Saturday, 30 August 2014

The first inner-city IKEA, around the corner from us!

Of all places around the globe, IKEA decided to open its first inner-city furniture store right smack dab in Altona, our district in Hamburg. Owners of an IKEA Family card, we were invited for the pre-opening this summer and decided to have a look-see ourselves, what the fuss has all been about. 

This particular corner of Altona has suffered from an old department store being abandoned and, while rented out to a great group of artists, Frappant e.V., left to rot by its owners. The announcement that IKEA had bought the property and would be building there caused plenty of ruckus here, requiring a vote by the locals and relocation of the artists. As is often the case with big changes like this, they bring lots of investment, and with that renovation and business with them, but also what is called 'gentrification', and significantly higher rents. The area definitely needed some care, but it is a shame when locals cannot afford to stay on their home turf. However, one can't deny that the developments have brought many lovely things to this area. Next to Claus Kröger Kaffee und Süßwaren, which has held out here for decades, there are now plenty of lovely coffee houses popping up, such as Klipp Kroog, which has become so popular it is often bursting, a cute crafts and sewing accessory store, Frau Tulpe, the Makers Hub and many others.  

I have to admit, for all those who turn their nose up at it due to its mass appeal, we are IKEA fans. Our flat is furnished in what is for us a lovely balance of IKEA and antique furniture, which meets our needs, mostly in shades of white, with some bright highlights. Probably a bit colourful for some, but we like it. 

Anyone expecting an anti-IKEA tirade should probably stop reading here. 

On to the important things: how was it?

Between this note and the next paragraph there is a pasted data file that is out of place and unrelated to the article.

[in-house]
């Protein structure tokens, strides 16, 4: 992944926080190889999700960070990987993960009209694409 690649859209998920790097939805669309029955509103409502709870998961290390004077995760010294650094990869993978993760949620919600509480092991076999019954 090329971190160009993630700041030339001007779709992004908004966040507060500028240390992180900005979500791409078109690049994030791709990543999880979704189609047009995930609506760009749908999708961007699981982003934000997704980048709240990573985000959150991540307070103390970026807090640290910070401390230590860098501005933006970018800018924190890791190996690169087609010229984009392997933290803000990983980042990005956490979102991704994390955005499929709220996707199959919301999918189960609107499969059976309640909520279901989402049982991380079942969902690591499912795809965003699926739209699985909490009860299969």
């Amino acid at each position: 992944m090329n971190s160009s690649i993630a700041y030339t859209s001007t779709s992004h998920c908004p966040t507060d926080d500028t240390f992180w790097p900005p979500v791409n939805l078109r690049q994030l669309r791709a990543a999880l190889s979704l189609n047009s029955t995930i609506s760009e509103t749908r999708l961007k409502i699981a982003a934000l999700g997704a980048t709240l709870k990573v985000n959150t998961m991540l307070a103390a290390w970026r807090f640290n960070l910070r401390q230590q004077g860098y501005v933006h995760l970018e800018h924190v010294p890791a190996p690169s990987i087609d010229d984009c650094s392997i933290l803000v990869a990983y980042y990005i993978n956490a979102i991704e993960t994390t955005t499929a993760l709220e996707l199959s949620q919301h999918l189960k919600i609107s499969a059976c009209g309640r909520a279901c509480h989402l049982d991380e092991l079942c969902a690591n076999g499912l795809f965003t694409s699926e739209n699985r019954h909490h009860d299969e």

Having arrived there, Baby, buggy and all, we were pleasantly surprised not to find a block of corrugated steel and to finally see the building finished. The work had caused some disruption on this particular road and it is nice to be able to access the whole side-walk again. 

Of course it was pleasant that the place was not teeming with people, always an advantage in a furniture store. There are 3 floors (including the ground floor), with the bulk of products that you pick up yourself on the top floor. Not exactly intuitive, statically speaking, but it seems to work. Cudos to the brave architect!

I will refrain from counting up all you can find where, as that will bore you and me, but here are some of my highlights: 

  • the PS range area on the ground floor. I love! If only we had more space at home (apart from for the metal clothing cage, don't really get that - doesn't your clothing get dusty in there?) I would be taking home the desk and the salmon coloured corner unit for sure! Also very cool: the sci-fi-like lamp that opens and closes at a pull of the strings. 

  • the stairwell and escalators: light and attractive, featuring separate escalators for your buggy.  

  • the large and well-lit eating area

  • all the work IKEA has done with local stores and companies, featuring them in their ads and giving them extra exposure. 
  • the fact that you can get there by public transport and don't have to trek to the suburbs in your car. In addition, they have come up with several new ways to get your shopping home, adapted to the inner-city location, such as renting sack barrows, bike trailers, bike couriers...... 
  • of course, it didn't hurt that we got free bubbly too!

It is also nice to see that they have taken aspects of Hamburg into their displays and store, decorating it with sky-line views and symbols closely associated with the city.

One small difficulty we had when using the elevators: pay attention which ones you use! They do not all access all the floors of the building. After trying twice to go to the first floor with a lift that did not go there, we were rescued by a friendly employee and pointed in the right direction. 

Hope you enjoyed our little adventure and, to all of those in the neighbourhood, have fun discovering the store. We wish success and good business to all! 

PS: And now that IKEA have decided to introduce an unlimiated returns policy, including even used goods, in Germany, from this Monday, you might be seeing us there more often! :) 

PPS: Das ist der englische Artikel über die IKEA Eröffnung in Altona! 

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